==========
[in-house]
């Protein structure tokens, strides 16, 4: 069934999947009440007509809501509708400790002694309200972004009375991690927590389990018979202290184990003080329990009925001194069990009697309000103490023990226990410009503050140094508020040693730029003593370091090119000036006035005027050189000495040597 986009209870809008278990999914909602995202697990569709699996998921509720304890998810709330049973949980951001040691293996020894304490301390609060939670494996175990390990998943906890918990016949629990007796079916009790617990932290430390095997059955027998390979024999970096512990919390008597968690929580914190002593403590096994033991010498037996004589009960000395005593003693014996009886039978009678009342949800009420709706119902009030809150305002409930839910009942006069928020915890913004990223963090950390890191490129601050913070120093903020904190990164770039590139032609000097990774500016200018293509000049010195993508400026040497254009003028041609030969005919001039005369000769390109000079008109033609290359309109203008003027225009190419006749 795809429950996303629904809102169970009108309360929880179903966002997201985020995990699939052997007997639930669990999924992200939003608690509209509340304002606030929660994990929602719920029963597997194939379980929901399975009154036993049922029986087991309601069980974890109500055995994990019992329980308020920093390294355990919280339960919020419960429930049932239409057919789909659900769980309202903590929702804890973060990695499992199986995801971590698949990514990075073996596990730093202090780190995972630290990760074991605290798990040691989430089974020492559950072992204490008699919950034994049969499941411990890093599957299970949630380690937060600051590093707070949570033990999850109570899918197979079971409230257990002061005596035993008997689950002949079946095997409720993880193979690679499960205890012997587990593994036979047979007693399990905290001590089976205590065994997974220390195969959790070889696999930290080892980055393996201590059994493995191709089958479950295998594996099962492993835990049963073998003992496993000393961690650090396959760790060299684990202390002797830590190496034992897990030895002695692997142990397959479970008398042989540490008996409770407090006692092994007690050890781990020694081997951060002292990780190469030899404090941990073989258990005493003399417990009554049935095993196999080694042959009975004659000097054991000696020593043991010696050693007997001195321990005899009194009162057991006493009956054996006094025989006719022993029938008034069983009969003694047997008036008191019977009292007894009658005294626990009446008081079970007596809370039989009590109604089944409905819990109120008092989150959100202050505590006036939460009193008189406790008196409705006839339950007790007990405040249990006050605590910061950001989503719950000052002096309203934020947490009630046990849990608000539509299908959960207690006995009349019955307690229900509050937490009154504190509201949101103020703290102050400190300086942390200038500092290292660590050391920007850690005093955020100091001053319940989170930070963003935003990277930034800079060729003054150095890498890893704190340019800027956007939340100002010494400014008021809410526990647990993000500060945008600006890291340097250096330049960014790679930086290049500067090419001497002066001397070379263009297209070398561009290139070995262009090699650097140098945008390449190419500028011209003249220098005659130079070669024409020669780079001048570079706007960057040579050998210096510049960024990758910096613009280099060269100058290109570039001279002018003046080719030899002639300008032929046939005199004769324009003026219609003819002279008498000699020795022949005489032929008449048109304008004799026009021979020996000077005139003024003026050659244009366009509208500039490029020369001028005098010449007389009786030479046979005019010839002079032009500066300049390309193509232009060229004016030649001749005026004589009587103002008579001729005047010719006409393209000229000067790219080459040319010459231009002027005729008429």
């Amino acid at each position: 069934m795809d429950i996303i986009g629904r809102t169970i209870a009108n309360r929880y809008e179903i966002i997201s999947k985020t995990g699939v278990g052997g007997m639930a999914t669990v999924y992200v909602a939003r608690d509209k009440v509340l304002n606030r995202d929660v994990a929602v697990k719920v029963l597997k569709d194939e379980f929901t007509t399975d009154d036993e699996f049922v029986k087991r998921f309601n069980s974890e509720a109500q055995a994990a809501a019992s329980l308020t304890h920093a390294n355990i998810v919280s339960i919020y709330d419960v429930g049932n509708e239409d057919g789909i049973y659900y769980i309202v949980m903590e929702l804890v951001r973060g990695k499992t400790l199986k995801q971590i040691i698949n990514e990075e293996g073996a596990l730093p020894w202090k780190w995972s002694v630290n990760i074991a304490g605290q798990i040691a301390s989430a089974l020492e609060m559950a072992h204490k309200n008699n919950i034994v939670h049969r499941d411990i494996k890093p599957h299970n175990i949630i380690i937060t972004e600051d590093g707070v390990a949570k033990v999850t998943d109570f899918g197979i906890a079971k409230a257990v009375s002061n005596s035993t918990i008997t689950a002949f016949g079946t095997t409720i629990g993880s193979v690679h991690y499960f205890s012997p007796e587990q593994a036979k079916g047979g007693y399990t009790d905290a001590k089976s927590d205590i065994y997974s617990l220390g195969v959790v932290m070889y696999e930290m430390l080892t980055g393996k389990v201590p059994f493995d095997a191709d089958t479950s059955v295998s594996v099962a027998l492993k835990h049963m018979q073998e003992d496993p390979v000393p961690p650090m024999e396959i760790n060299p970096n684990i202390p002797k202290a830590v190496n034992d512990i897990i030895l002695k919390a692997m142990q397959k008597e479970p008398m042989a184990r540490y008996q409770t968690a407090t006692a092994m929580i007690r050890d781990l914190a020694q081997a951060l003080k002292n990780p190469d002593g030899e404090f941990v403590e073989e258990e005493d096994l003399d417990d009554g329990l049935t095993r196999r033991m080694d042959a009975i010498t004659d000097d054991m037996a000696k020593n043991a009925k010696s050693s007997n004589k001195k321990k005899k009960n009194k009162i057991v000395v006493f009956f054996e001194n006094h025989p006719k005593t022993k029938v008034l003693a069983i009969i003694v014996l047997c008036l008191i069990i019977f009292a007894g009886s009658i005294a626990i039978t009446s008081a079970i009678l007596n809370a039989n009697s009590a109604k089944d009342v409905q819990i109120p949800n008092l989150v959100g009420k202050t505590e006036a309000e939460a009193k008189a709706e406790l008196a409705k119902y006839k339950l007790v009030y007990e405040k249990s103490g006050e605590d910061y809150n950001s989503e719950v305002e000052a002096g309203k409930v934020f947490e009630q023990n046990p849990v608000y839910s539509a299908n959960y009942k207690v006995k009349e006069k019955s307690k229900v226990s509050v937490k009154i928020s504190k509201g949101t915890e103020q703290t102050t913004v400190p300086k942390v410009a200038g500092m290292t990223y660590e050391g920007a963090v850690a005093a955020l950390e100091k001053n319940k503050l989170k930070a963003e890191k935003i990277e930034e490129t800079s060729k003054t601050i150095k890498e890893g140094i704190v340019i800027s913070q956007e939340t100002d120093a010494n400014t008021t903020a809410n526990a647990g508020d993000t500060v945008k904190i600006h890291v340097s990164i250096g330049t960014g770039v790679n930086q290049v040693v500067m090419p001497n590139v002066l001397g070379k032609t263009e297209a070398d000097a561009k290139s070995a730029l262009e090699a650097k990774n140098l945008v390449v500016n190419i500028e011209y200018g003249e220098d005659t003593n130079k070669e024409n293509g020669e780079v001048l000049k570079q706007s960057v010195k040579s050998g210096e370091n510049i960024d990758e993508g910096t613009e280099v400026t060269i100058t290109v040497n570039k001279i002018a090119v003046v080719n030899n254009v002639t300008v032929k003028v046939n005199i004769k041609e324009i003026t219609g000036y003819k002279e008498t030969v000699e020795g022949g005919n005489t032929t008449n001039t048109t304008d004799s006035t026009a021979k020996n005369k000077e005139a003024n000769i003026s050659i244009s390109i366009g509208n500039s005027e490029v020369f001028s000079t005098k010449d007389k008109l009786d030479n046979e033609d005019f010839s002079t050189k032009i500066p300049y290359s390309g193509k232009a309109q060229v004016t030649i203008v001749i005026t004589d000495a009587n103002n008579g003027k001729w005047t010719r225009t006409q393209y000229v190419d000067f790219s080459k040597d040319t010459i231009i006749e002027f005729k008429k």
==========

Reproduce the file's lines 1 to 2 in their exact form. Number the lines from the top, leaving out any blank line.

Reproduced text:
[in-house]
């Protein structure tokens, strides 16, 4: 069934999947009440007509809501509708400790002694309200972004009375991690927590389990018979202290184990003080329990009925001194069990009697309000103490023990226990410009503050140094508020040693730029003593370091090119000036006035005027050189000495040597 986009209870809008278990999914909602995202697990569709699996998921509720304890998810709330049973949980951001040691293996020894304490301390609060939670494996175990390990998943906890918990016949629990007796079916009790617990932290430390095997059955027998390979024999970096512990919390008597968690929580914190002593403590096994033991010498037996004589009960000395005593003693014996009886039978009678009342949800009420709706119902009030809150305002409930839910009942006069928020915890913004990223963090950390890191490129601050913070120093903020904190990164770039590139032609000097990774500016200018293509000049010195993508400026040497254009003028041609030969005919001039005369000769390109000079008109033609290359309109203008003027225009190419006749 795809429950996303629904809102169970009108309360929880179903966002997201985020995990699939052997007997639930669990999924992200939003608690509209509340304002606030929660994990929602719920029963597997194939379980929901399975009154036993049922029986087991309601069980974890109500055995994990019992329980308020920093390294355990919280339960919020419960429930049932239409057919789909659900769980309202903590929702804890973060990695499992199986995801971590698949990514990075073996596990730093202090780190995972630290990760074991605290798990040691989430089974020492559950072992204490008699919950034994049969499941411990890093599957299970949630380690937060600051590093707070949570033990999850109570899918197979079971409230257990002061005596035993008997689950002949079946095997409720993880193979690679499960205890012997587990593994036979047979007693399990905290001590089976205590065994997974220390195969959790070889696999930290080892980055393996201590059994493995191709089958479950295998594996099962492993835990049963073998003992496993000393961690650090396959760790060299684990202390002797830590190496034992897990030895002695692997142990397959479970008398042989540490008996409770407090006692092994007690050890781990020694081997951060002292990780190469030899404090941990073989258990005493003399417990009554049935095993196999080694042959009975004659000097054991000696020593043991010696050693007997001195321990005899009194009162057991006493009956054996006094025989006719022993029938008034069983009969003694047997008036008191019977009292007894009658005294626990009446008081079970007596809370039989009590109604089944409905819990109120008092989150959100202050505590006036939460009193008189406790008196409705006839339950007790007990405040249990006050605590910061950001989503719950000052002096309203934020947490009630046990849990608000539509299908959960207690006995009349019955307690229900509050937490009154504190509201949101103020703290102050400190300086942390200038500092290292660590050391920007850690005093955020100091001053319940989170930070963003935003990277930034800079060729003054150095890498890893704190340019800027956007939340100002010494400014008021809410526990647990993000500060945008600006890291340097250096330049960014790679930086290049500067090419001497002066001397070379263009297209070398561009290139070995262009090699650097140098945008390449190419500028011209003249220098005659130079070669024409020669780079001048570079706007960057040579050998210096510049960024990758910096613009280099060269100058290109570039001279002018003046080719030899002639300008032929046939005199004769324009003026219609003819002279008498000699020795022949005489032929008449048109304008004799026009021979020996000077005139003024003026050659244009366009509208500039490029020369001028005098010449007389009786030479046979005019010839002079032009500066300049390309193509232009060229004016030649001749005026004589009587103002008579001729005047010719006409393209000229000067790219080459040319010459231009002027005729008429």